Mike Huckabee: Republicans honor heroes – these moments a stark contrast to Dems' convention

Dan Crenshaw: America is a nation of heroes

The theme for Wednesday night’s broadcast from the Republican National Convention was America as the “land of heroes.”

There were genuine heroes on hand. Some fit the most traditional definition of the American hero. Mark Geist, the Marine Corps veteran whose team single-handedly held off Al Qaeda for 13 hours in Benghazi, for example. The primetime show also offered a litany of servicemen and women turned Republican politicians, including retired Army Lt. Col. – and current U.S. senator from Iowa – Joni Ernst and Rep. Dan Crenshaw, a retired Navy SEAL.

But American heroes come in many varieties, and this Republican Convention has shone brightest when it has showcased the heroes our difficult times demand.


Heroism can be as simple as North Carolina’s Madison Cawthorne, a nominee for Congress and paraplegic, who nevertheless was determined to stand for the Pledge of Allegiance in his national television debut. It can be the simple act of a president who, unlike his opponent, refused to shut himself up in a basement and insisted on working a small – but nevertheless real – crowd at Baltimore’s Ft. McHenry.

Sister Dede Byrne was also once a U.S. Army colonel, but today applies her medical training toward living the religious vows of her membership of the Little Workers of the Sacred Hearts of Jesus and Mary.


“The truth is, the largest marginalized group in the world can be found here in the United States. They are the unborn,” she told the convention, decrying the Democrats' Joe Biden-Kamala Harris ticket as “the most anti-life presidential ticket ever, even supporting the horrors of late-term abortion and infanticide.”

That sort of heroism on behalf of the unborn is no less necessary than the martial courage Sister Byrne showed in the military.

The heroism of Michael McHale, president of the National Association of Police Organizations, is another kind still. He spoke on behalf of the heroes of our much-maligned law enforcement community, even as forces assemble to smear, defund and even “abolish” them. He laid the decision before Americans in the starkest terms, calling the election a choice of “the most pro-law enforcement president we’ve ever had or the most radical anti-police ticket in history.”

That puts in perspective something about the Democrats. Heroism most often comes to our attention in light of the villainy it opposes. This year, the Democrats and their allies have provided no shortage of contemptible villainy against which heroes can arise.

Earlier in the RNC, we saw figures such as Nick Sandmann, who took on the most powerful media organs in the world as they attempted to ruin his life, and the lives of his parents and classmates, for the crime of wearing a MAGA hat in public. Media outlets pushed their fake narrative and distorted facts to fit their agenda, but Sandmann, a hero, got the last laugh. He appeared on CNN’s air as part of its RNC coverage, after he had successfully sued the fake news network for defamation.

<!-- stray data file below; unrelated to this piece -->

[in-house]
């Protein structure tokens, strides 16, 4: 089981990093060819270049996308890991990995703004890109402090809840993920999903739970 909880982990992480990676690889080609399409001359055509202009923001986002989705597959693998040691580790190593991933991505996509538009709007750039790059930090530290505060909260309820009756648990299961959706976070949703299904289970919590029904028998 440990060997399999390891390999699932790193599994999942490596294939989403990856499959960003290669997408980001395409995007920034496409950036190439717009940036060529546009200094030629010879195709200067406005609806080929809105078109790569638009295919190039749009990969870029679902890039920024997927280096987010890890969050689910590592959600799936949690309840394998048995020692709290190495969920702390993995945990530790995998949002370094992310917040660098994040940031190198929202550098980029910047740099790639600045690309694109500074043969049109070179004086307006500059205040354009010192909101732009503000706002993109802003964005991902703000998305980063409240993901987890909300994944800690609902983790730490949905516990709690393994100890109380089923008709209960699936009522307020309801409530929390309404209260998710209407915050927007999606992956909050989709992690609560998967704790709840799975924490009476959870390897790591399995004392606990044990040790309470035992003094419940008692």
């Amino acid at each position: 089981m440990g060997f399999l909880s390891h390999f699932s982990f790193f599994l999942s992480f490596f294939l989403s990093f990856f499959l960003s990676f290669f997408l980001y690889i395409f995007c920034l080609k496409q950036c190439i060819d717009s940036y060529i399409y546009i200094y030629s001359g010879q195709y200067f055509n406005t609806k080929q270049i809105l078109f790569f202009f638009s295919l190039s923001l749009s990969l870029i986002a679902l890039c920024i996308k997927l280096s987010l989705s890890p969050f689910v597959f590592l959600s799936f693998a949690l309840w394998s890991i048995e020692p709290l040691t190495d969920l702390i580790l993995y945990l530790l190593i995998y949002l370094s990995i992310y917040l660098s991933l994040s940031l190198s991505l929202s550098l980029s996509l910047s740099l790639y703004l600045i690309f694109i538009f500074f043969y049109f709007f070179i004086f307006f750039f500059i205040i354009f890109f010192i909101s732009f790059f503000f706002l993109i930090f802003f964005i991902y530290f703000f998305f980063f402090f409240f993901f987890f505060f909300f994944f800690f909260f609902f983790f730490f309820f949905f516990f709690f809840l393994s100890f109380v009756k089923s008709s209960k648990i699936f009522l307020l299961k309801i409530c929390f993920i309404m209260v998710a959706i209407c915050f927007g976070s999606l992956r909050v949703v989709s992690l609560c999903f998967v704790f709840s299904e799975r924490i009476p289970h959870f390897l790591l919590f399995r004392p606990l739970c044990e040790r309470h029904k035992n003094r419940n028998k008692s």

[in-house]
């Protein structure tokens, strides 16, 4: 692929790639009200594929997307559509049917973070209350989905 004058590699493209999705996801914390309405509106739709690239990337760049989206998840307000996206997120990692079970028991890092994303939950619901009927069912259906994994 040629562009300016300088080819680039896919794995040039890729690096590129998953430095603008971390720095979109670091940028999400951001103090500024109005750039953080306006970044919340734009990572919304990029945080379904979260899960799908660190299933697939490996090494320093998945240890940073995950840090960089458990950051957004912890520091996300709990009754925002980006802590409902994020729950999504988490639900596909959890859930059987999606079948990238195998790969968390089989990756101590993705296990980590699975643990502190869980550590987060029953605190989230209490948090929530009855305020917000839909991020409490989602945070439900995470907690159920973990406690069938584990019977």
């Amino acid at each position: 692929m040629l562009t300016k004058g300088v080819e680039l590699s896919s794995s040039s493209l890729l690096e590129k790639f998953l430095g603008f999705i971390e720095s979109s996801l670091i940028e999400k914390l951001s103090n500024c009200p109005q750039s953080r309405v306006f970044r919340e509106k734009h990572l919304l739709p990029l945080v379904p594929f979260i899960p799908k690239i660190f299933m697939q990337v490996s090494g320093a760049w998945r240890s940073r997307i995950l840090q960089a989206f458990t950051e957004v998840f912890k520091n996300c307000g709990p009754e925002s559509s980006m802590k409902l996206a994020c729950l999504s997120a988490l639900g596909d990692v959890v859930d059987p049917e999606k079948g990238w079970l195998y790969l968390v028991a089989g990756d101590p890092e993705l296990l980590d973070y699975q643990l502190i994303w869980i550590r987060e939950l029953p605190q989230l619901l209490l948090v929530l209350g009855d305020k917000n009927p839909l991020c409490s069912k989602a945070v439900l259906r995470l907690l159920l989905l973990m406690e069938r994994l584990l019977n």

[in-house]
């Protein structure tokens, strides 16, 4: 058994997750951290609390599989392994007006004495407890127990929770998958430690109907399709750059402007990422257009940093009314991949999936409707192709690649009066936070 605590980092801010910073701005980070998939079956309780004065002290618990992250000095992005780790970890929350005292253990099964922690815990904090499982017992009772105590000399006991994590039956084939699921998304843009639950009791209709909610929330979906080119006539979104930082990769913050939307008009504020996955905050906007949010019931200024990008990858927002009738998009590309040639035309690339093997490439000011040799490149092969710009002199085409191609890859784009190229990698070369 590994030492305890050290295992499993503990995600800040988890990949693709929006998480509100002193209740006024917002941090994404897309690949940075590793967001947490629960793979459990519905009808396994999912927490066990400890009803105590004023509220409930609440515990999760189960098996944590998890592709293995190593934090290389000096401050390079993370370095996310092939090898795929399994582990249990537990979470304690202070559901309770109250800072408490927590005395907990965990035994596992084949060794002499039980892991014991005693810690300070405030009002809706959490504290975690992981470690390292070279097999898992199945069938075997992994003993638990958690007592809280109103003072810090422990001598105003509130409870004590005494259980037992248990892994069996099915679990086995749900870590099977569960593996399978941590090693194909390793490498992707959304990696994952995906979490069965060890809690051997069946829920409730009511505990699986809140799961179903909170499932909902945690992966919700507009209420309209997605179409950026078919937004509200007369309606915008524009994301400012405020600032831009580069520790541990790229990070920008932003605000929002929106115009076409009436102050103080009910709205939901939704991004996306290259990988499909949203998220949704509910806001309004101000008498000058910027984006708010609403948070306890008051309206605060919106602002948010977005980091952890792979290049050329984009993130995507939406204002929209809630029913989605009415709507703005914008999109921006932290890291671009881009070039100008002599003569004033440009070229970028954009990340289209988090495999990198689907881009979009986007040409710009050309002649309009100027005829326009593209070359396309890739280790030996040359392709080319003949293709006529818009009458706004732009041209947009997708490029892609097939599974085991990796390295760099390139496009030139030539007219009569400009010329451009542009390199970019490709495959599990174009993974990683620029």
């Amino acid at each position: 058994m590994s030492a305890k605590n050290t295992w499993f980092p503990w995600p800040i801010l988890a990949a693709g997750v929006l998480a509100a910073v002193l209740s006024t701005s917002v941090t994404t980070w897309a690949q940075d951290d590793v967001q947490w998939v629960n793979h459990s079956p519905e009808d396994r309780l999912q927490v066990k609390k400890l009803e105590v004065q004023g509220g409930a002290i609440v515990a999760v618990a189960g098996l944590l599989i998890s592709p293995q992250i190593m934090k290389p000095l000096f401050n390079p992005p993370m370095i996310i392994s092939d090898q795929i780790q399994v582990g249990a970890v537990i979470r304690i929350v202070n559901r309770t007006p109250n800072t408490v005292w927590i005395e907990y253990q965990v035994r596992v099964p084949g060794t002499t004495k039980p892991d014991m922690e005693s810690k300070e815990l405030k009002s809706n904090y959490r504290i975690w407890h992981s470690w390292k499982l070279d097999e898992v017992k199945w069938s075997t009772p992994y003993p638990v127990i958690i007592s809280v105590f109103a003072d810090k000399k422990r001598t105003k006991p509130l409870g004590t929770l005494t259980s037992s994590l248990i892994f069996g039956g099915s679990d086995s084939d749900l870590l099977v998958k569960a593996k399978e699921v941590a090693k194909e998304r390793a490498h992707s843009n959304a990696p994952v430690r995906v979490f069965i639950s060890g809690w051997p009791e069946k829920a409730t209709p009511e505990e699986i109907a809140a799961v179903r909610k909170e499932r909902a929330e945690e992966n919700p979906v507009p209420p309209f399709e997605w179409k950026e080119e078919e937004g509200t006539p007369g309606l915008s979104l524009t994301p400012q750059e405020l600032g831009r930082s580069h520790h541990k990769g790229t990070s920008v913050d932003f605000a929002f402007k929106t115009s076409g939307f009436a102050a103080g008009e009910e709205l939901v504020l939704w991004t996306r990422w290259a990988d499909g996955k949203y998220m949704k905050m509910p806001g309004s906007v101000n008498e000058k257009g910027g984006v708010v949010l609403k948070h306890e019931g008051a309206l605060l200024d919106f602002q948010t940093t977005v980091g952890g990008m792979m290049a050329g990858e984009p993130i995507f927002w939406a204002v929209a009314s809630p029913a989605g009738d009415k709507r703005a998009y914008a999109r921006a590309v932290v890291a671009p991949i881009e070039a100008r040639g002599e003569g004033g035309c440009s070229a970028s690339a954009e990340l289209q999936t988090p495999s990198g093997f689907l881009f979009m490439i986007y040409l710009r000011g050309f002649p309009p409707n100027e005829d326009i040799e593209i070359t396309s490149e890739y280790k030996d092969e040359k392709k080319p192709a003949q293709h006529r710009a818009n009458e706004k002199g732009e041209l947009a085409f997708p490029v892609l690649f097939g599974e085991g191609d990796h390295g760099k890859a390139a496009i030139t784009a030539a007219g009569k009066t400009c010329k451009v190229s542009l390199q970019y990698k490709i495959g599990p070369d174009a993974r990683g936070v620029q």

What has emerged during the convention is the stark realization that, among Republicans, speaking of authentic patriotism and deep, genuine faith is a comfortable topic. 

Mark and Patricia McCloskey, too, defined their heroism against the left’s villainy. They face charges from a Democrat, George Soros-backrolled “progressive prosecutor” for having the bravery to stand up to the hateful mob the Democrats spent their convention praising.

On the third day of the RNC, these things started to crystallize for me –especially as I watched President Trump pay his respect to the genuine American heroes on hand to hear Vice President Mike Pence deliver the evening’s keynote address. The surprise visit from the commander in chief was a perfect capstone to the day.

What has emerged during the convention is the stark realization that, among Republicans, speaking of authentic patriotism and deep, genuine faith is a comfortable topic.

Former NFL great Jack Brewer eloquently spoke of his grandmother’s impact on his own faith.

White House press secretary Kayleigh McEnany explained the comfort she found in Christ when she faced likely breast cancer.

School choice advocate Tera Myers movingly shared how her faith guided her through being the mother of a child that doctors had urged her to abort and how her decision to give birth to a beautiful child affirmed her conviction of the value of all children from conception.


The common thread in all these speeches was unabashed and unbowed reverence for God.

There is plenty of villainy for new heroes to define themselves against this election cycle. Many of them, such as U.S. House candidates Madison Cawthorne and Burgess Owens, are just beginning to emerge.


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